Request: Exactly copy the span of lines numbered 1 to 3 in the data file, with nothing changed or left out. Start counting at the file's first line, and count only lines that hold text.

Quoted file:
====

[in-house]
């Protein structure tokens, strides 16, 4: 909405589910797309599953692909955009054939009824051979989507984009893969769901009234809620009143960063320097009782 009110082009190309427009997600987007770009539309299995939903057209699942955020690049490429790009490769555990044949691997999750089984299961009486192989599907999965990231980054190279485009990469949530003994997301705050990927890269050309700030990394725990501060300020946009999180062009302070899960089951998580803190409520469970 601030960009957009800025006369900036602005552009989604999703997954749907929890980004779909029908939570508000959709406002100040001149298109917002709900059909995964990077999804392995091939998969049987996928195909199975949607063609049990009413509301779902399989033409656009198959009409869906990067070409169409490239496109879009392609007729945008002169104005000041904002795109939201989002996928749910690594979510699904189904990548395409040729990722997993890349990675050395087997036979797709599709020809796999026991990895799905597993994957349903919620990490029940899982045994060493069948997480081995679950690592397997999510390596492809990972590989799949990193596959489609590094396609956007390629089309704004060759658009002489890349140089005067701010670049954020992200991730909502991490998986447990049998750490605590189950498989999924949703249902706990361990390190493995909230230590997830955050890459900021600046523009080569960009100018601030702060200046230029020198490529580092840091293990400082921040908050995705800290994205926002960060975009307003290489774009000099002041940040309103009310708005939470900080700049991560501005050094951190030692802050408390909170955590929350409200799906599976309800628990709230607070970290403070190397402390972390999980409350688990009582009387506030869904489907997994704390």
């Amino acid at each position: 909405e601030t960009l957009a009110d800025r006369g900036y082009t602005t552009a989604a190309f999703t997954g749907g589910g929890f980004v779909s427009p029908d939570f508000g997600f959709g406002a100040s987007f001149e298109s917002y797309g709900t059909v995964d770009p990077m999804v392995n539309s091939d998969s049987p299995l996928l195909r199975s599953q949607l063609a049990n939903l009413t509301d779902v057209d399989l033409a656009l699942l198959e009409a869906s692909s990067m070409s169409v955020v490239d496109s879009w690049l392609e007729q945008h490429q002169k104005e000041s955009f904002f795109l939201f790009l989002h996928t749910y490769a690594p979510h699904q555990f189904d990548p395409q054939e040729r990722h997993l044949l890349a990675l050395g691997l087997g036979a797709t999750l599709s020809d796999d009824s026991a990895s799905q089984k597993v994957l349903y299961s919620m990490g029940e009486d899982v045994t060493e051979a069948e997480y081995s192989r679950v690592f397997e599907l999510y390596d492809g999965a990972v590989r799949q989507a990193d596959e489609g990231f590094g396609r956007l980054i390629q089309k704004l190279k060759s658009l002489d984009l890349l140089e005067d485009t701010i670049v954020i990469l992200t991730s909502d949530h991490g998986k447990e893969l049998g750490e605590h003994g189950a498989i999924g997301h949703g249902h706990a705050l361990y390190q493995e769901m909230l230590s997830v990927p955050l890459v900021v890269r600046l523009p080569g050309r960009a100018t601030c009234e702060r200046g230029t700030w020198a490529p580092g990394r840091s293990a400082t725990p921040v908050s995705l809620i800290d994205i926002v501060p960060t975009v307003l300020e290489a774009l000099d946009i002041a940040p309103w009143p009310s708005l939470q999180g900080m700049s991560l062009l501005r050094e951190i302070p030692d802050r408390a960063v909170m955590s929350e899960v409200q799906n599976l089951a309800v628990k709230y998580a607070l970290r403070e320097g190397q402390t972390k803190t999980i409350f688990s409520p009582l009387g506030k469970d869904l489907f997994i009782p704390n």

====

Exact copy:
[in-house]
């Protein structure tokens, strides 16, 4: 909405589910797309599953692909955009054939009824051979989507984009893969769901009234809620009143960063320097009782 009110082009190309427009997600987007770009539309299995939903057209699942955020690049490429790009490769555990044949691997999750089984299961009486192989599907999965990231980054190279485009990469949530003994997301705050990927890269050309700030990394725990501060300020946009999180062009302070899960089951998580803190409520469970 601030960009957009800025006369900036602005552009989604999703997954749907929890980004779909029908939570508000959709406002100040001149298109917002709900059909995964990077999804392995091939998969049987996928195909199975949607063609049990009413509301779902399989033409656009198959009409869906990067070409169409490239496109879009392609007729945008002169104005000041904002795109939201989002996928749910690594979510699904189904990548395409040729990722997993890349990675050395087997036979797709599709020809796999026991990895799905597993994957349903919620990490029940899982045994060493069948997480081995679950690592397997999510390596492809990972590989799949990193596959489609590094396609956007390629089309704004060759658009002489890349140089005067701010670049954020992200991730909502991490998986447990049998750490605590189950498989999924949703249902706990361990390190493995909230230590997830955050890459900021600046523009080569960009100018601030702060200046230029020198490529580092840091293990400082921040908050995705800290994205926002960060975009307003290489774009000099002041940040309103009310708005939470900080700049991560501005050094951190030692802050408390909170955590929350409200799906599976309800628990709230607070970290403070190397402390972390999980409350688990009582009387506030869904489907997994704390």
């Amino acid at each position: 909405e601030t960009l957009a009110d800025r006369g900036y082009t602005t552009a989604a190309f999703t997954g749907g589910g929890f980004v779909s427009p029908d939570f508000g997600f959709g406002a100040s987007f001149e298109s917002y797309g709900t059909v995964d770009p990077m999804v392995n539309s091939d998969s049987p299995l996928l195909r199975s599953q949607l063609a049990n939903l009413t509301d779902v057209d399989l033409a656009l699942l198959e009409a869906s692909s990067m070409s169409v955020v490239d496109s879009w690049l392609e007729q945008h490429q002169k104005e000041s955009f904002f795109l939201f790009l989002h996928t749910y490769a690594p979510h699904q555990f189904d990548p395409q054939e040729r990722h997993l044949l890349a990675l050395g691997l087997g036979a797709t999750l599709s020809d796999d009824s026991a990895s799905q089984k597993v994957l349903y299961s919620m990490g029940e009486d899982v045994t060493e051979a069948e997480y081995s192989r679950v690592f397997e599907l999510y390596d492809g999965a990972v590989r799949q989507a990193d596959e489609g990231f590094g396609r956007l980054i390629q089309k704004l190279k060759s658009l002489d984009l890349l140089e005067d485009t701010i670049v954020i990469l992200t991730s909502d949530h991490g998986k447990e893969l049998g750490e605590h003994g189950a498989i999924g997301h949703g249902h706990a705050l361990y390190q493995e769901m909230l230590s997830v990927p955050l890459v900021v890269r600046l523009p080569g050309r960009a100018t601030c009234e702060r200046g230029t700030w020198a490529p580092g990394r840091s293990a400082t725990p921040v908050s995705l809620i800290d994205i926002v501060p960060t975009v307003l300020e290489a774009l000099d946009i002041a940040p309103w009143p009310s708005l939470q999180g900080m700049s991560l062009l501005r050094e951190i302070p030692d802050r408390a960063v909170m955590s929350e899960v409200q799906n599976l089951a309800v628990k709230y998580a607070l970290r403070e320097g190397q402390t972390k803190t999980i409350f688990s409520p009582l009387g506030k469970d869904l489907f997994i009782p704390n």